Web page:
Partially offsetting the decreases were higher imports of aircraft and other transportation equipment and parts, up 16.2% to $1.8 billion. Imports of aircraft (+$291 million) led the increase, with new airliners from the United States contributing the most to the gain.

Higher exports to the United States

Exports to the United States rose 4.1% to $33.3 billion in October, led by unwrought gold. Imports from the United States were down 0.6% to $29.8 billion, partly on lower imports of zinc ores. As a result, Canada's trade surplus with the United States widened from $2.0 billion in September to $3.5 billion in October. The Canadian dollar lost 2.1 US cents on average relative to the US dollar from September to October.

Imports from countries other than the United States fell 3.3% to $16.1 billion, on lower imports from Mexico (light trucks), Japan (gold bullion) and Saudi Arabia (crude oil).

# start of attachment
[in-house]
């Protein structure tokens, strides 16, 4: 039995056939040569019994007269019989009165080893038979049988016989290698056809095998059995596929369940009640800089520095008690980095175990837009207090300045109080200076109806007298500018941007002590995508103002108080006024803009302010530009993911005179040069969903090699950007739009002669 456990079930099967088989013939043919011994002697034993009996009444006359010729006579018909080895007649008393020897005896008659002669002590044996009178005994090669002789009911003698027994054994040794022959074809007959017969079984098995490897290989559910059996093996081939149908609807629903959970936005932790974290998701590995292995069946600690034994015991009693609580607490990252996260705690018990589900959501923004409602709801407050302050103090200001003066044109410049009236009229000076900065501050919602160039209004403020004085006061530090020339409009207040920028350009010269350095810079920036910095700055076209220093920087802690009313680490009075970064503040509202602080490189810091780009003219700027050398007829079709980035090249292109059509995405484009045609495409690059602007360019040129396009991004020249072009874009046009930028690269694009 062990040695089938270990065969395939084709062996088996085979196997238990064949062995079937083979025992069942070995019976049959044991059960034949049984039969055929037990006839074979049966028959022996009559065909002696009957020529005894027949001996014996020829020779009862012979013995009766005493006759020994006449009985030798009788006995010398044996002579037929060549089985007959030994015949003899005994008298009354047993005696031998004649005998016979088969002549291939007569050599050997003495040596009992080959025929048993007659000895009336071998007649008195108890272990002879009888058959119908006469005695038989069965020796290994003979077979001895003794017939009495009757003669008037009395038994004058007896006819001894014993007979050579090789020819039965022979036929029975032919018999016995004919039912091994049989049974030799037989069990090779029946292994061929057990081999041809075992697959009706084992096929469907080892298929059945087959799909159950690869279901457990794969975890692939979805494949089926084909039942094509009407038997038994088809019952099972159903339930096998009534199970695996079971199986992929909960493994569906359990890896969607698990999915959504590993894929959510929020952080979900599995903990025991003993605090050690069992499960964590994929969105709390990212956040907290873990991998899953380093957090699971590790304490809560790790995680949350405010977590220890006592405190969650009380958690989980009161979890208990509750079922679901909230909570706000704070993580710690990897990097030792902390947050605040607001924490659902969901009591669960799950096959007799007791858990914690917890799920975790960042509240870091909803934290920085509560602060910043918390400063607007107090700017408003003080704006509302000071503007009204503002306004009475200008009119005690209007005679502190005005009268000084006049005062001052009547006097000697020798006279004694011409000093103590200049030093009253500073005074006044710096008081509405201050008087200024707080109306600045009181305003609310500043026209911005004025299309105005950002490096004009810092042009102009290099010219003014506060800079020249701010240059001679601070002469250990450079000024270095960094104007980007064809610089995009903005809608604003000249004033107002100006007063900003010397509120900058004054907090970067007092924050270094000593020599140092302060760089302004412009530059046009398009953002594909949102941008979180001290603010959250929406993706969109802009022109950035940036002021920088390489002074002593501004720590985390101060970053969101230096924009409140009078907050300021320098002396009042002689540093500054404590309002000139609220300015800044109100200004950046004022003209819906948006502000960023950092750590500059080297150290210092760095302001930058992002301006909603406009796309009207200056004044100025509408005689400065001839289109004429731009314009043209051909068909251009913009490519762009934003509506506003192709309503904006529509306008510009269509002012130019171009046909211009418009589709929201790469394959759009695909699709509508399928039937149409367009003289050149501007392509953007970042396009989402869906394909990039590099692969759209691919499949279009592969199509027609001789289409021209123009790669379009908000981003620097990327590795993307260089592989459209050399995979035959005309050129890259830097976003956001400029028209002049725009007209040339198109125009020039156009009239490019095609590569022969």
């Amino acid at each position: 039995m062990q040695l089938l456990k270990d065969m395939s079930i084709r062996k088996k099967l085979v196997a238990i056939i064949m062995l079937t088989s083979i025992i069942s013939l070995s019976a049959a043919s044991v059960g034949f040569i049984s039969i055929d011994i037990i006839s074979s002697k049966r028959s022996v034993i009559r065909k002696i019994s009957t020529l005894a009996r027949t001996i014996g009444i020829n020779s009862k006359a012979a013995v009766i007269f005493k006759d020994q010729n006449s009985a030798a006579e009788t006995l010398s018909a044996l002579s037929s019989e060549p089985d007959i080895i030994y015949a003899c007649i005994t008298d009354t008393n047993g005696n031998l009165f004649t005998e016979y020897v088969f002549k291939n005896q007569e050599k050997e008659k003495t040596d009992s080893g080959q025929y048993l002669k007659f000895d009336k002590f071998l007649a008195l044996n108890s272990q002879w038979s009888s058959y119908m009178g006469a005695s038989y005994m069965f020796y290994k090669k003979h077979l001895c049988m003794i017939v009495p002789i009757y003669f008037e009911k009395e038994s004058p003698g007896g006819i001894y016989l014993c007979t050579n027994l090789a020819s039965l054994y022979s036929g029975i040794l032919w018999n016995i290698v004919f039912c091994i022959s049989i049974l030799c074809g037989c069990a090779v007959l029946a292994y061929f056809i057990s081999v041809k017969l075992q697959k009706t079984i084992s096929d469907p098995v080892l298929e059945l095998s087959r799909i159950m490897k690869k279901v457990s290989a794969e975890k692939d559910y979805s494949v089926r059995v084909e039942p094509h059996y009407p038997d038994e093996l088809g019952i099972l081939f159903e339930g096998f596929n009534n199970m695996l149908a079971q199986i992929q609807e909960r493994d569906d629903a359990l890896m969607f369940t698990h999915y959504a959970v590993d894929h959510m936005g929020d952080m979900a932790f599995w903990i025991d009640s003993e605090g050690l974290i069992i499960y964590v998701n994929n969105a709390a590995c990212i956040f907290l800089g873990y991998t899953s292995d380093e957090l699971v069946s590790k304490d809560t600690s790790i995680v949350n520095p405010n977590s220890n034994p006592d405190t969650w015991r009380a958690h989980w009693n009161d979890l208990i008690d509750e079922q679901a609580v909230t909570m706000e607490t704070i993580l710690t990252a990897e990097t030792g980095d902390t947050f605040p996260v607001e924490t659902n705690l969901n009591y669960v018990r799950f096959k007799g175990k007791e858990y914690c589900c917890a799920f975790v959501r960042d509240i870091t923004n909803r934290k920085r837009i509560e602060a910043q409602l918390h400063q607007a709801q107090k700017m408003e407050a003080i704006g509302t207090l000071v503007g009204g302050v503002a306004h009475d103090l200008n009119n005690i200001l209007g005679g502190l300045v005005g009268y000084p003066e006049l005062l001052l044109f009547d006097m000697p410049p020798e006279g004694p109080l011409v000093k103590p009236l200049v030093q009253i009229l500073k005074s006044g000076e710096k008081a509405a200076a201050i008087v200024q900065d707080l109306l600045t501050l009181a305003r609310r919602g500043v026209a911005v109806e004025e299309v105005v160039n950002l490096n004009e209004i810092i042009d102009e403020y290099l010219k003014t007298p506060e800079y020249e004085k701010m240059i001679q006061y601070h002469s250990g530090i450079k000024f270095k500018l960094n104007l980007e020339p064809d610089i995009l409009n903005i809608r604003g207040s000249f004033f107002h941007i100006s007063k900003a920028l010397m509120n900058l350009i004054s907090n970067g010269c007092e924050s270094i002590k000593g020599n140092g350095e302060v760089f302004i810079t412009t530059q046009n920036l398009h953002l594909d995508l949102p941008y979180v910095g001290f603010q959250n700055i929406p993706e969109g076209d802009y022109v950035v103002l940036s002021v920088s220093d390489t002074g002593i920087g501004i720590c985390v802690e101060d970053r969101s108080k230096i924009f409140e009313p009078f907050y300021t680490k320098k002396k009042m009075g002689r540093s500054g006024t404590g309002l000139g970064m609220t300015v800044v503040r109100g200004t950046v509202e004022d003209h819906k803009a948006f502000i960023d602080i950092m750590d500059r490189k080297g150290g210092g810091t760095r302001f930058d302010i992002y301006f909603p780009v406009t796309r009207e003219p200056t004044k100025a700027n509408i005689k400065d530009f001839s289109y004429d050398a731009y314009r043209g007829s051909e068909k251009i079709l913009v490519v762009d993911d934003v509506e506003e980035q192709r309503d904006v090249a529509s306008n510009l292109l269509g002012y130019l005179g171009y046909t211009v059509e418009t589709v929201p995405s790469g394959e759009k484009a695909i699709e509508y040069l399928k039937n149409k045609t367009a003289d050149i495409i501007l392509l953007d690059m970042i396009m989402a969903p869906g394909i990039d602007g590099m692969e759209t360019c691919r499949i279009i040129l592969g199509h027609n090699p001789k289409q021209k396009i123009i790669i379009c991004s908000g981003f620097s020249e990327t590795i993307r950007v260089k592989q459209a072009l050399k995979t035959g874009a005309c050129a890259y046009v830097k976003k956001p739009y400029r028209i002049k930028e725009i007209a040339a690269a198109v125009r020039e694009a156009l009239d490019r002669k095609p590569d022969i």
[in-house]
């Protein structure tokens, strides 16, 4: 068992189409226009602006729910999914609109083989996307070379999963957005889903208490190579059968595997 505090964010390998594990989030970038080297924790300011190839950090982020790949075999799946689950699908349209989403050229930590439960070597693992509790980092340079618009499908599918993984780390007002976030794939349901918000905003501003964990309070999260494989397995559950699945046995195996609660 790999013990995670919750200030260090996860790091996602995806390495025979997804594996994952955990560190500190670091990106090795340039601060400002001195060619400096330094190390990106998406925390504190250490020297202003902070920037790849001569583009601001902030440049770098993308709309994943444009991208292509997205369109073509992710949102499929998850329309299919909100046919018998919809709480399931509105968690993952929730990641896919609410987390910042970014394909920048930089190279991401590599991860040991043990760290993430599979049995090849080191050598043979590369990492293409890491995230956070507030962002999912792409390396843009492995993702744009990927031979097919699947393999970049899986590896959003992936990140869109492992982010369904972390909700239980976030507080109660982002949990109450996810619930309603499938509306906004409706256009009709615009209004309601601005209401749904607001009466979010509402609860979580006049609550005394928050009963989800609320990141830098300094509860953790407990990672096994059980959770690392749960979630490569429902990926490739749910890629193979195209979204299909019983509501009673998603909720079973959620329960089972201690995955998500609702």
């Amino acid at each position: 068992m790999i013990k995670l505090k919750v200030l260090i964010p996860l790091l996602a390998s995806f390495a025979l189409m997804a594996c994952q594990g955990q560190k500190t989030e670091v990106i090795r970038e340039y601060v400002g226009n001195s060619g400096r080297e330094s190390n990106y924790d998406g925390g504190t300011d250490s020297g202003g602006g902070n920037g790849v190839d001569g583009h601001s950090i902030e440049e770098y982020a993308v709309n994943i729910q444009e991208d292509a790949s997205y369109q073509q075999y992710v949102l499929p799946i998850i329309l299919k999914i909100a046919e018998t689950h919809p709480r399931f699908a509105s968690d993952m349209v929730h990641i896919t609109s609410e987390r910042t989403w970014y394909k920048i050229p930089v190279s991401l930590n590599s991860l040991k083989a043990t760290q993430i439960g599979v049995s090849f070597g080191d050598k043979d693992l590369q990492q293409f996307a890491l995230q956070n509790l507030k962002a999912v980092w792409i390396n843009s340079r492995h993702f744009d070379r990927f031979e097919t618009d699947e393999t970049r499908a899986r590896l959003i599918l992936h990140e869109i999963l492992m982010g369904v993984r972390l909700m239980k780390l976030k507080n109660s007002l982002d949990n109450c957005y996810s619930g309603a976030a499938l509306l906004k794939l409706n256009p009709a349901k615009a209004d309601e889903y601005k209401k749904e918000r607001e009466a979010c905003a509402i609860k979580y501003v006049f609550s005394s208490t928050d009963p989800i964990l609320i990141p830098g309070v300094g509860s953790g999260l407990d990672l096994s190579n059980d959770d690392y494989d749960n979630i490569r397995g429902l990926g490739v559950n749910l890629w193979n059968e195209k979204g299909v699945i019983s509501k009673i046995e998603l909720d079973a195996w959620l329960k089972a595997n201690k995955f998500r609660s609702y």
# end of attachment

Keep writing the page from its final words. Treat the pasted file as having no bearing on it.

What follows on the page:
Exports to countries other than the United States were down 1.4% to $11.1 billion on lower exports to the United Kingdom and China (both unwrought gold). Partially offsetting these declines were higher exports to the Netherlands (metallurgical coal) and Switzerland (aircraft).

As a result, Canada's trade deficit with countries other than the United States narrowed from $5.4 billion in September to $5.0 billion in October.

Sharp drop in real imports

In real (or volume) terms, imports decreased 3.9% in October, the largest decline since October 2016, with more than half of the decrease coming from motor vehicle and parts. Real exports rose 1.2% on widespread increases. Consequently, Canada's trade balance in real terms went from a $2.0 billion deficit in September to $131 million surplus in October.